Baghdad Iraq's Cabinet decided Tuesday to ask the U.S. for changes to the draft agreement that would keep American troops here three more years, as key Shiite lawmakers warned the deal stands little chance of approval as it stands.
The decision, reached in a closed-door meeting that lasted nearly six hours, raised doubt that the agreement can be ratified before a new American president is elected next month.
Parliament must approve the draft before the current U.N. mandate expires on Dec. 31 or no legal basis will exist for the U.S.-led military mission.
Such an outcome would force hard decisions in Baghdad and Washington on the future of the unpopular war.
Critics maintain the draft falls short of Iraqi demands for full control of their own country after nearly six years of U.S. occupation. Supporters insist Iraq still needs U.S. military and political support as it builds its security forces and governmental institutions.
Opposition, however, is divided, with different parties objecting to different parts of the agreement, which could make it difficult to win broad support for the entire document before the year-end deadline.
Prime Minister Nouri al-Maliki and his ministers reviewed details of the draft, hammered out in months of tortuous negotiations, and concluded that changes were needed "to raise the agreement to a nationally acceptable level," government spokesman Ali al-Dabbagh said in a statement.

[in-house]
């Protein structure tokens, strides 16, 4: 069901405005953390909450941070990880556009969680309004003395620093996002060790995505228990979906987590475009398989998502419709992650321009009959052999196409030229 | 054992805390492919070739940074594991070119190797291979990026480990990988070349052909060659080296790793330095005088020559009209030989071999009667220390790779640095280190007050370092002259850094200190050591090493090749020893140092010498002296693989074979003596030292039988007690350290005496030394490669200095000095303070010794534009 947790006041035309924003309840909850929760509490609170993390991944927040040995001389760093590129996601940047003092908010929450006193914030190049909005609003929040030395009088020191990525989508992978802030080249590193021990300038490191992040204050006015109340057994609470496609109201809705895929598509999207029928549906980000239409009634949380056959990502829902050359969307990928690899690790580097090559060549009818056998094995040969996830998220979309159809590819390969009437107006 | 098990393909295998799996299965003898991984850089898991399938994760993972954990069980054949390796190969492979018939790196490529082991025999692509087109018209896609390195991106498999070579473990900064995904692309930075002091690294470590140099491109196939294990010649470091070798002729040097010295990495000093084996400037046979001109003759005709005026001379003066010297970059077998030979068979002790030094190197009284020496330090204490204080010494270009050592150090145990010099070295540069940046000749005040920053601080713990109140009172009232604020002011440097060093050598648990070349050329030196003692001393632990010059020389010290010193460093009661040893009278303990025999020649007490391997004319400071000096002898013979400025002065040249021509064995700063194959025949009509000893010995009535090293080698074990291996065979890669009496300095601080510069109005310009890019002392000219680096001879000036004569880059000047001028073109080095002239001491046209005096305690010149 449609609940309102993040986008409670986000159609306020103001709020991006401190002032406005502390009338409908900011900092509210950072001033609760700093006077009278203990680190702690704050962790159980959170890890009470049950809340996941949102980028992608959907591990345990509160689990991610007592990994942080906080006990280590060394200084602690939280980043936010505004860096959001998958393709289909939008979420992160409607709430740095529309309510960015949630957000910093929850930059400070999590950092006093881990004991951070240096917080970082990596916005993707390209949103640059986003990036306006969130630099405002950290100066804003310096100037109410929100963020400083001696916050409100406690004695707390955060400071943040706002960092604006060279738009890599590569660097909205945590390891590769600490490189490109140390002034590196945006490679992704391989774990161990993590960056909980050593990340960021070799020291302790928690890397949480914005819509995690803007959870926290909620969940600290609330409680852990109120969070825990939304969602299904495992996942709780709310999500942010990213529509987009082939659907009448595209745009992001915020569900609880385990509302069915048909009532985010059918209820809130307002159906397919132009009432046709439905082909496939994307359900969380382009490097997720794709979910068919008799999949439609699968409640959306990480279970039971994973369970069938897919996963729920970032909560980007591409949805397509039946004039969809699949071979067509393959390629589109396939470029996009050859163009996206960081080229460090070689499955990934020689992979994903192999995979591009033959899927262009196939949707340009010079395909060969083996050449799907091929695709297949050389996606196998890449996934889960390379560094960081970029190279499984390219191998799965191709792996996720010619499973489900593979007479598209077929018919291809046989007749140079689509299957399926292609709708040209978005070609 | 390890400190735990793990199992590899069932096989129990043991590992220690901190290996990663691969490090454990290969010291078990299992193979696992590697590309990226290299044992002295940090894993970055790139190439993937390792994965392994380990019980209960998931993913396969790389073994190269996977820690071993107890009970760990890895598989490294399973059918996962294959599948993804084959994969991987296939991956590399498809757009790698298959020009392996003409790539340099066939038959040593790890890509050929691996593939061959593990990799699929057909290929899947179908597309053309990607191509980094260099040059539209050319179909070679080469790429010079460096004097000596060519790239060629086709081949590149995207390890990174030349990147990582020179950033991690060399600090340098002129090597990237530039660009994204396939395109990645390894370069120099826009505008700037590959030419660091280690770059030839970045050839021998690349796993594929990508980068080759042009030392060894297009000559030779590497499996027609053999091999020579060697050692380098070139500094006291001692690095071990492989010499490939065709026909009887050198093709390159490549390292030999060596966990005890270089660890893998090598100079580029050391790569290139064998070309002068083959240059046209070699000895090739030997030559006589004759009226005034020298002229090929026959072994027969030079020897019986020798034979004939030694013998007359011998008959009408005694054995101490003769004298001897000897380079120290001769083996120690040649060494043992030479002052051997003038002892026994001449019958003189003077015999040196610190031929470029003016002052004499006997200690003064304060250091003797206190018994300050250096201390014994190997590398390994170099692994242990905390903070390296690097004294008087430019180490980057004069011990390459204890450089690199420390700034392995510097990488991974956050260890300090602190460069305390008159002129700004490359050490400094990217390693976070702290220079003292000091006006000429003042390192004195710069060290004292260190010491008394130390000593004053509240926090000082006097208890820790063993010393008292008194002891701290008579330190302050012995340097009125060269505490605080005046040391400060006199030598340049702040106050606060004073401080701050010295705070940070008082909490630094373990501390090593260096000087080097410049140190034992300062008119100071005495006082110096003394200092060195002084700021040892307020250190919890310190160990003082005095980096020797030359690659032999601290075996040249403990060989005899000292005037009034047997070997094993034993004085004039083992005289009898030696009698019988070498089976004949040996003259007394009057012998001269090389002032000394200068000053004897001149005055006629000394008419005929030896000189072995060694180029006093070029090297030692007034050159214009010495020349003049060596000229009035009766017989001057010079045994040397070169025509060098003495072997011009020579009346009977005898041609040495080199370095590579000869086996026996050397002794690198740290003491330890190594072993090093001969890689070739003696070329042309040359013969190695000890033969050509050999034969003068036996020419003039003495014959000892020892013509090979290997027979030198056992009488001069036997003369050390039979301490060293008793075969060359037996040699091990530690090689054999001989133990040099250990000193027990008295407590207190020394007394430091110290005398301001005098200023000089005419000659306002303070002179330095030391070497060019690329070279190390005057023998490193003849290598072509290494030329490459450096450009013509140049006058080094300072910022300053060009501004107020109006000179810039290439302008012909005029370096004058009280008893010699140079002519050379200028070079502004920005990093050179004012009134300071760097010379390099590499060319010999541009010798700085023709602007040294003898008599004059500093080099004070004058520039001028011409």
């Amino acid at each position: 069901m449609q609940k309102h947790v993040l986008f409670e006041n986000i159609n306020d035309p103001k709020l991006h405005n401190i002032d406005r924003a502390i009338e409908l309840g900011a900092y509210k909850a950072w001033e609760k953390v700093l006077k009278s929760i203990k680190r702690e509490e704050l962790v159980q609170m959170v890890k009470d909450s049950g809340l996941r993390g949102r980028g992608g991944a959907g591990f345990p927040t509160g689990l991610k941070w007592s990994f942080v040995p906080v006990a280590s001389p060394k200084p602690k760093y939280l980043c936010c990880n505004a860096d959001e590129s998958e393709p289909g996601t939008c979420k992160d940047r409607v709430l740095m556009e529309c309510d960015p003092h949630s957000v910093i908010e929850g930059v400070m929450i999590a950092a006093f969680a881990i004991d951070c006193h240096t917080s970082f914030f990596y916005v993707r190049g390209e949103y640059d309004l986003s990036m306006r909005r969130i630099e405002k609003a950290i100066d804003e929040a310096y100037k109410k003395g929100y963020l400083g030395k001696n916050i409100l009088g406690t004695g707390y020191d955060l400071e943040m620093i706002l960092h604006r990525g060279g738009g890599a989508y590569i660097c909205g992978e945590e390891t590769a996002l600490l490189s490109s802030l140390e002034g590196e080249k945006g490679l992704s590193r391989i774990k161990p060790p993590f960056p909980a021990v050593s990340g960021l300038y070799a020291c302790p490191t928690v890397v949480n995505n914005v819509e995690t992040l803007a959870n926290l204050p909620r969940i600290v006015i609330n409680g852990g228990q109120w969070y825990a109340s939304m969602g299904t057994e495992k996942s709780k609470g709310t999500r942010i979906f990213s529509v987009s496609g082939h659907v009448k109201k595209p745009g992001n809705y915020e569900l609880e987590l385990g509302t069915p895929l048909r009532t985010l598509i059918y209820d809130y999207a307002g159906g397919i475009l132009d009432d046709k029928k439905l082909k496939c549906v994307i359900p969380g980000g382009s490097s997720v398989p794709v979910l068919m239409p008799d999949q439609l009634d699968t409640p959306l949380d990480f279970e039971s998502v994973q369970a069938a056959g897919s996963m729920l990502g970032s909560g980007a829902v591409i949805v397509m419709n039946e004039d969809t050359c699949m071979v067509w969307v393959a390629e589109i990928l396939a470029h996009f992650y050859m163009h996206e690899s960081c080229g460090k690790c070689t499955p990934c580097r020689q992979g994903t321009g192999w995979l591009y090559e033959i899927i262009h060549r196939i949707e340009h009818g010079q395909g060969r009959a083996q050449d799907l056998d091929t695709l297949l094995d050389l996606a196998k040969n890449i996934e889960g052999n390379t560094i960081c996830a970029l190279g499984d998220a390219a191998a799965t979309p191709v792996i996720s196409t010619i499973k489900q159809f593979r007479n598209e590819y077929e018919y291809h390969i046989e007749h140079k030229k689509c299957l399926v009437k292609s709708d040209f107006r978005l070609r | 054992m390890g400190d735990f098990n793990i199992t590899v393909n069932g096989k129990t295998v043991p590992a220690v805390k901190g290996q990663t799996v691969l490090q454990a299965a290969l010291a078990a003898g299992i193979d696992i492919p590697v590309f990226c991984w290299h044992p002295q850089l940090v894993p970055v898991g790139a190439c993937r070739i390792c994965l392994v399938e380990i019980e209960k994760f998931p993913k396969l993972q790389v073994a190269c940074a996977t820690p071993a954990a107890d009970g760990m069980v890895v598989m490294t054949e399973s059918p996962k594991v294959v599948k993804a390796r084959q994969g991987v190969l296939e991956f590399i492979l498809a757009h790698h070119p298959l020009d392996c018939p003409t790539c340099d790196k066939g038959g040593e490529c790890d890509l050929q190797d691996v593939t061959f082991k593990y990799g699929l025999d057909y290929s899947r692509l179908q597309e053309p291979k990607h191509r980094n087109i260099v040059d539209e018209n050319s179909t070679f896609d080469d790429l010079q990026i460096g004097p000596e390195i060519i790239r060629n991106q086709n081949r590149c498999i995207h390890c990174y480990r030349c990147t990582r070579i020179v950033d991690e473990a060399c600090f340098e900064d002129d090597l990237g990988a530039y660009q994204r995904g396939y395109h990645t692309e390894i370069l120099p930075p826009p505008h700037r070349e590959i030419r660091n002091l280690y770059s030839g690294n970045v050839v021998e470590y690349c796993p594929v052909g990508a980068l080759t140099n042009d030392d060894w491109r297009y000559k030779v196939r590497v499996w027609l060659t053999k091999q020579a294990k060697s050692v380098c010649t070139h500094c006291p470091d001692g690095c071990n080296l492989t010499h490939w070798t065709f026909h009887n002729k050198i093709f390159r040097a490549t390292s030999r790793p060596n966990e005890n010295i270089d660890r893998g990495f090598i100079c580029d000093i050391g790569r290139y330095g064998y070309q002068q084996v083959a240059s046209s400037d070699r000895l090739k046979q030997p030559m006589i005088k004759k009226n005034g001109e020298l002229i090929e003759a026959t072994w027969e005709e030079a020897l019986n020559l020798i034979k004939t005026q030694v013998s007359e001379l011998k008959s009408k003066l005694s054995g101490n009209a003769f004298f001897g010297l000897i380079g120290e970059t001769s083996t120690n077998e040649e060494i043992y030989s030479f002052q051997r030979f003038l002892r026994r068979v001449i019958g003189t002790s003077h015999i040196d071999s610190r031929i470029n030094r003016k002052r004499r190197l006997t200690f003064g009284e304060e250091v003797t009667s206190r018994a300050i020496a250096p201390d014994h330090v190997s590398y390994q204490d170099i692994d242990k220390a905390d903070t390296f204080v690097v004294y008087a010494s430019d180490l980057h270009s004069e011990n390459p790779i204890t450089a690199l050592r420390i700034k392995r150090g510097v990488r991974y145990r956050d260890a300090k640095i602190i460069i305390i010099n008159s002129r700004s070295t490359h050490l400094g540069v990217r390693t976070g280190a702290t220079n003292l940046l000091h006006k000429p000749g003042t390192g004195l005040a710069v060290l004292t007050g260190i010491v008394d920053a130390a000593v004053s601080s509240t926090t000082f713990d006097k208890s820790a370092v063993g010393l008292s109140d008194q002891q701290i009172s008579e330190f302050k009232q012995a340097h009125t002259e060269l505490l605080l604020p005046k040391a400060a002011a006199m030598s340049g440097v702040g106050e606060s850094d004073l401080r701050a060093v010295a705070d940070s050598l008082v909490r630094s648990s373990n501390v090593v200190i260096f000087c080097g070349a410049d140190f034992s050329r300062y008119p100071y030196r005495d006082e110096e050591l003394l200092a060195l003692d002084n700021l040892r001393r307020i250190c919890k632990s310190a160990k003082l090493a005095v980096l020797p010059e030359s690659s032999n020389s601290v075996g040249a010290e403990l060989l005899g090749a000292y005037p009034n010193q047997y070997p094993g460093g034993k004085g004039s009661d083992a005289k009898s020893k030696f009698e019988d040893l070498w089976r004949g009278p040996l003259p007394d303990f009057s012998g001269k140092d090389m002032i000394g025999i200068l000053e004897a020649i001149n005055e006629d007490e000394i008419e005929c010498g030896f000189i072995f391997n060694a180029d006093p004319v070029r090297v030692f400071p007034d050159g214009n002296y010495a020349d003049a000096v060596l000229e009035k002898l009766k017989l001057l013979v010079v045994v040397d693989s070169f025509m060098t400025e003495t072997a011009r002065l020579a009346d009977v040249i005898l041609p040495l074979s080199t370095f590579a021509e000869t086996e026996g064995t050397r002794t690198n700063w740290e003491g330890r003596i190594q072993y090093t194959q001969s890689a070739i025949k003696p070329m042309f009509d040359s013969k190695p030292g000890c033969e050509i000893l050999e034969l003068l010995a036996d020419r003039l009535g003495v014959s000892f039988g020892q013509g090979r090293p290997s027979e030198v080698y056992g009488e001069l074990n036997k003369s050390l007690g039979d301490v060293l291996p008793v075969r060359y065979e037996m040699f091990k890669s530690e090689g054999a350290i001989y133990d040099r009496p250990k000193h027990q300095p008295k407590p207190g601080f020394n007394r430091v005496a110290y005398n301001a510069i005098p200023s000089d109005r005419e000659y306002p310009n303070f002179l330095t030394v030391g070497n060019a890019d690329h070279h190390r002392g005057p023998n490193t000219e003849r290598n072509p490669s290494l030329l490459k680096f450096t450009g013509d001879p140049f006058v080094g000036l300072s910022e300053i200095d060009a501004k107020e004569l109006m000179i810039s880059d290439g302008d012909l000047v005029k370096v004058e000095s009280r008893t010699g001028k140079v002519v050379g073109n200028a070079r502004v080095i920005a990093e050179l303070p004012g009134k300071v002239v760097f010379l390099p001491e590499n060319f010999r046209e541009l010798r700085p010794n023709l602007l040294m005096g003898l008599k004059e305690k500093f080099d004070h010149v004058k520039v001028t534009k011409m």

Cabinet members will prepare a list of proposed changes to present to the Americans, al-Dabbagh said without giving a timeframe.
Government officials said al-Maliki wanted the proposed changes submitted today so the full Cabinet could consider them Sunday.
The officials said the ministers of planning, defense and interior - which rely heavily on U.S. support - agreed to accept the draft without any changes. Others in the 37-member Cabinet raised various objections to the draft.
There was no immediate comment from the U.S. Embassy and no indication whether the U.S. would agree to further changes. Foreign Minister Hoshyar Zebari said last Saturday that it would be difficult to reopen the negotiations.
In Washington, State Department spokesman Sean McCormack said the Bush administration was waiting for a formal statement from the Iraqis before commenting.
The agreement calls for U.S. troops to leave Iraqi cities by the end of June and withdraw from the country by Dec. 31, 2011, unless the government asks them to stay. It would also provide limited Iraqi jurisdiction over U.S. soldiers and contractors accused of major, premeditated crimes committed off post and off duty.